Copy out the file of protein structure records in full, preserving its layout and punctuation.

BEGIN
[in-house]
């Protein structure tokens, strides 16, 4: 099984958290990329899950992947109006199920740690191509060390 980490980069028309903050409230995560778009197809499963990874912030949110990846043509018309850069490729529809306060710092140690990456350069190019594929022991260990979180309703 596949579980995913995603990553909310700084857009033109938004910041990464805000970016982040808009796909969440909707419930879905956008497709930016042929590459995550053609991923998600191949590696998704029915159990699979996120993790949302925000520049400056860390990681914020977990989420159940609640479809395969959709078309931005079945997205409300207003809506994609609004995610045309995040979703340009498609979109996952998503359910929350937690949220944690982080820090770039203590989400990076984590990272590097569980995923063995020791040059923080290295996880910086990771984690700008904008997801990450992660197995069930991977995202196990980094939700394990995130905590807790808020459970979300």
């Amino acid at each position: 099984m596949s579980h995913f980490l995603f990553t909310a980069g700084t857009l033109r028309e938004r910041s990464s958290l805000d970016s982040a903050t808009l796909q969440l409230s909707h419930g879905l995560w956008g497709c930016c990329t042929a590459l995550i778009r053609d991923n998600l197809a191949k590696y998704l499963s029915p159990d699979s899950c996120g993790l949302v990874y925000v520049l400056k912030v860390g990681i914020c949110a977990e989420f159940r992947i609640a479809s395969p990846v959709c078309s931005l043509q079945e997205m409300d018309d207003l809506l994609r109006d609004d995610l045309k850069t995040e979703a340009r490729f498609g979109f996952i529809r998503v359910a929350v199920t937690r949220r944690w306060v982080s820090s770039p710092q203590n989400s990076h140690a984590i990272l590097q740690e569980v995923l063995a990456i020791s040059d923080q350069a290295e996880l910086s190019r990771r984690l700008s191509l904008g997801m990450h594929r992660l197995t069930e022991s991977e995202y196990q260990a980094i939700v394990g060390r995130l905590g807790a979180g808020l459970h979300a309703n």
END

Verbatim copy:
[in-house]
């Protein structure tokens, strides 16, 4: 099984958290990329899950992947109006199920740690191509060390 980490980069028309903050409230995560778009197809499963990874912030949110990846043509018309850069490729529809306060710092140690990456350069190019594929022991260990979180309703 596949579980995913995603990553909310700084857009033109938004910041990464805000970016982040808009796909969440909707419930879905956008497709930016042929590459995550053609991923998600191949590696998704029915159990699979996120993790949302925000520049400056860390990681914020977990989420159940609640479809395969959709078309931005079945997205409300207003809506994609609004995610045309995040979703340009498609979109996952998503359910929350937690949220944690982080820090770039203590989400990076984590990272590097569980995923063995020791040059923080290295996880910086990771984690700008904008997801990450992660197995069930991977995202196990980094939700394990995130905590807790808020459970979300």
């Amino acid at each position: 099984m596949s579980h995913f980490l995603f990553t909310a980069g700084t857009l033109r028309e938004r910041s990464s958290l805000d970016s982040a903050t808009l796909q969440l409230s909707h419930g879905l995560w956008g497709c930016c990329t042929a590459l995550i778009r053609d991923n998600l197809a191949k590696y998704l499963s029915p159990d699979s899950c996120g993790l949302v990874y925000v520049l400056k912030v860390g990681i914020c949110a977990e989420f159940r992947i609640a479809s395969p990846v959709c078309s931005l043509q079945e997205m409300d018309d207003l809506l994609r109006d609004d995610l045309k850069t995040e979703a340009r490729f498609g979109f996952i529809r998503v359910a929350v199920t937690r949220r944690w306060v982080s820090s770039p710092q203590n989400s990076h140690a984590i990272l590097q740690e569980v995923l063995a990456i020791s040059d923080q350069a290295e996880l910086s190019r990771r984690l700008s191509l904008g997801m990450h594929r992660l197995t069930e022991s991977e995202y196990q260990a980094i939700v394990g060390r995130l905590g807790a979180g808020l459970h979300a309703n």